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Behind the Law Firm Brawl That Could Cost Michael Avenatti Millions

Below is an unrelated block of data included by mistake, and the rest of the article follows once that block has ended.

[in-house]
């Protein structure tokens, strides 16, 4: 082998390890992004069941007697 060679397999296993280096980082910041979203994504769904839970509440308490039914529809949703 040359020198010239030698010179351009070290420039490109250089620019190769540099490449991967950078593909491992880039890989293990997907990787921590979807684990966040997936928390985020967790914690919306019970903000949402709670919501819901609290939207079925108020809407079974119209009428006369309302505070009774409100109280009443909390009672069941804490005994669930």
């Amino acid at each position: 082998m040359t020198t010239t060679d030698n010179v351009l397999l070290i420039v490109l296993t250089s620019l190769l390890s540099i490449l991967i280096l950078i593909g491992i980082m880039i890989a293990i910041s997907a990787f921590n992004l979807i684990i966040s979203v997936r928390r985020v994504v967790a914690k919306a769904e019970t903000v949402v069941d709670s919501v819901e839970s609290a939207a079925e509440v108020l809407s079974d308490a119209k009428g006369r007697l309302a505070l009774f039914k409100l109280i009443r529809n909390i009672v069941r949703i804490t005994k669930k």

[caption id="attachment_32097" align="alignnone" width="620"] Stormy Daniels' attorney Michael Avenatti leaves federal court in Manhattan on April 26. Photo: David Handschuh/NYLJ[/caption] While Michael Avenatti has been loudly battling with lawyers for Michael Cohen and President Donald Trump, he’s also been quietly litigating against a former partner for more than two years, leading to a headline-grabbing $10 million judgment on May 22 against one of his law firms, Eagan Avenatti. Avenatti has called reports about the judgment "overblown," and he told New York Law Journal in an email that he rejects the amounts being demanded. But whatever it may cost him, the dispute—involving three firms, including one in Bankruptcy Court, and dueling claims and counterclaims across multiple venues—offers a glimpse into Avenatti's business past, before he became a star cast member in the legal and media spectacle now surrounding the presidency. The dispute centers on Eagan Avenatti, where Avenatti remains managing partner, and three lawyers who left to form a law firm of their own—Irvine, California-based Frank Sims & Stolper. Eagan Avenatti has accused them of siphoning off settlement proceeds and clients, while one of the three attorneys, Jason Frank, claims Eagan Avenatti stiffed him out of millions of dollars. Avenatti said in an email that he practices under both Eagan Avenatti and Avenatti & Associates, which share the same Newport Beach, California, address. He used the latter firm's name for his work as counsel to Stephanie Clifford, the pornography actress known as Stormy Daniels, in litigation tied to a $130,000 hush money payment from Cohen, the president's longtime attorney and fixer. The other name partner at Eagan Avenatti, San-Francisco-based Michael Eagan, did not respond to requests for comment. According to court documents, the firm employs up to nine attorneys and has handled high-profile class actions and contingency fee lawsuits. Among its cases, last year the firm won a $454 million jury verdict against Kimberly-Clark Corp. and Halyard Health Inc. in a class action over defective surgical gowns. Eagan Avenatti said in court documents that its estimated gross revenue was about $7.7 million in 2016, although other court papers point to much more. Avenatti himself was paid about $1 million in 2015 and then $850,000 in 2016, court papers said. 'Plotting to Take Cases' Despite that success, Eagan Avenatti was beset by serious problems, according to both the firm and Frank, the former lawyer there. According to a new lawsuit brought by Frank this month and an arbitration demand he served in 2016, Avenatti refused to pay Frank his rightful compensation under a contract while Frank practiced at Eagan Avenatti. In response, Eagan Avenatti alleged in arbitration counterclaims and in its own bankruptcy case that Frank and two other firm attorneys, Scott Sims and Andrew Stolper, were working to launch their own firm while still practicing at Eagan Avenatti. Avenatti’s firm claimed that the three were terminated in May 2016 due to breaches of fiduciary duty and “underhanded dealings in attempting to secretly establish a competing law firm." Eagan Avenatti said it discovered that the three had been using work hours to plan the competing law firm and “plotting to take cases.” Sims was physically escorted out of the firm’s office, and he quickly formed a new firm, Eagan Avenatti asserted. “They then proceeded to convince various [Eagan Avenatti] clients to leave” and install their firm, Frank Sims & Stolper, as counsel, Avenatti’s firm claimed in court documents. Avenatti’s firm said it had to invest millions of dollars in investigating claims for its client cases. And when “the former employees took substantial business with them,” it left the law firm “with substantial sunk costs in approximately 17 different matters,” the firm said. Eagan Avenatti asserted attorney liens on those clients matters and in some cases filed claims against former clients seeking to recover fees. In a statement, Eric George, a partner at Browne George Ross who represents Frank, said Eagan Avenatti's "counterclaims were laughable, thrown out of arbitration, and then—for good measure—released as part of the settlement agreement wherein Mr. Avenatti agreed his firm owed Mr. Frank $10 million." 'Stench of Impropriety' Frank Sims & Stolper and its partners have claimed that Avenatti is personally liable for substantially all claims they have against Eagan Avenatti, and that Avenatti & Associates may also be liable, which Avenatti disputes. In his new lawsuit and in his 2016 arbitration case, Frank claims he was working as an attorney at Avenatti’s firm under an “independent contractor agreement,” in which he was to be paid a quarter of the firm’s annual profits and 20 percent of all fees paid by his own clients. Frank, a former Paul Hastings partner who had a partner title at Eagan Avenatti, alleges the firm violated the agreement by failing to pay millions of dollars owed under it, failing to provide copies of tax returns and other financial information required under the agreement, and misstating the firm’s profits. Frank resigned from Eagan Avenatti a few months after he filed his demand for arbitration against the firm in February 2016. About a year later, in February 2017, a three-judge arbitration panel found that Avenatti’s firm had “acted with malice, fraud and oppression by hiding its revenue numbers” and tax returns from Frank. The panel also issued sanctions against Avenatti’s firm for failing to comply with discovery orders, according to court documents. But soon after, a purported creditor of the firm, Gerald Tobin, filed a petition to place the firm into involuntary Chapter 11 bankruptcy. Eagan Avenatti consented to the bankruptcy, triggering a stay and preventing the trial in the arbitration from going forward. “Avenatti subsequently denied playing any role in orchestrating Tobin's involuntary bankruptcy petition,” Frank said in court documents, noting a Florida judge initially hearing the bankruptcy case suggested that Tobin's papers have "a stench of impropriety.” In December 2017, the parties, including Avenatti, Frank and their firms, signed a settlement agreement to resolve their claims. Under the settlement, Frank’s corporation agreed to a general unsecured claim of $10 million, but the parties agreed that Eagan Avenatti would pay only $4.85 million. As long as the firm and Avenatti, as guarantor, didn’t default under a payment schedule, Frank’s corporation would waive its right to collect the remaining $5.15 million of the allowed claim, according to the settlement papers. (In early 2018, Avenatti's firm also agreed that the IRS was due nearly $2.4 million in taxes and penalties.) In March, U.S. Bankruptcy Court Judge Catherine Bauer of the Central District of California approved the parties' settlement and dismissed the firm's bankruptcy case. But the May 14 deadline came and went without the first $2 million installment payment due to Frank. Soon after, Frank moved to reopen the bankruptcy case, leading Bauer to enter a $10 million judgment against Eagan Avenatti on Tuesday. After Avenatti missed the payment deadline this month, Frank’s corporation also filed suit against Avenatti individually in Los Angeles Superior Court, seeking the first installment payment of $2 million. Avenatti's litigation with Frank is not the first time he has battled with colleagues. One of his former partners, John C. O’Malley, sued after being allegedly pushed out by Avenatti. The Los Angeles Times reported the matter resulted in a $2.7 million payment for O’Malley. Meanwhile, Avenatti's firm has been litigating with another plaintiff's personal injury firm, Los Angeles-based Stoll, Nussbaum & Polakov, since 2011 over a dispute arising from a fee sharing agreement. In an email, when asked to comment on the disputes involving former Eagan Avenatti attorneys and the $10 million judgment, Avenatti, represented by Mark Horoupian, of SulmeyerKupetz, said, "We dispute the amount that is claimed owed." Sims, Frank's current partner who initiated his own arbitration case against Eagan Avenatti for money he claimed the firm owed him, said in a statement that as part of the December settlement, Eagan Avenatti waived any right it had to attorneys fees from clients who moved from the firm to Frank Sims & Stolper, and "we didn’t pay Eagan Avenatti or Mr. Avenatti a penny." He added, "It’s unfortunate Mr. Avenatti is now trying to relitigate cases which his firm agreed to pay significant money to settle.”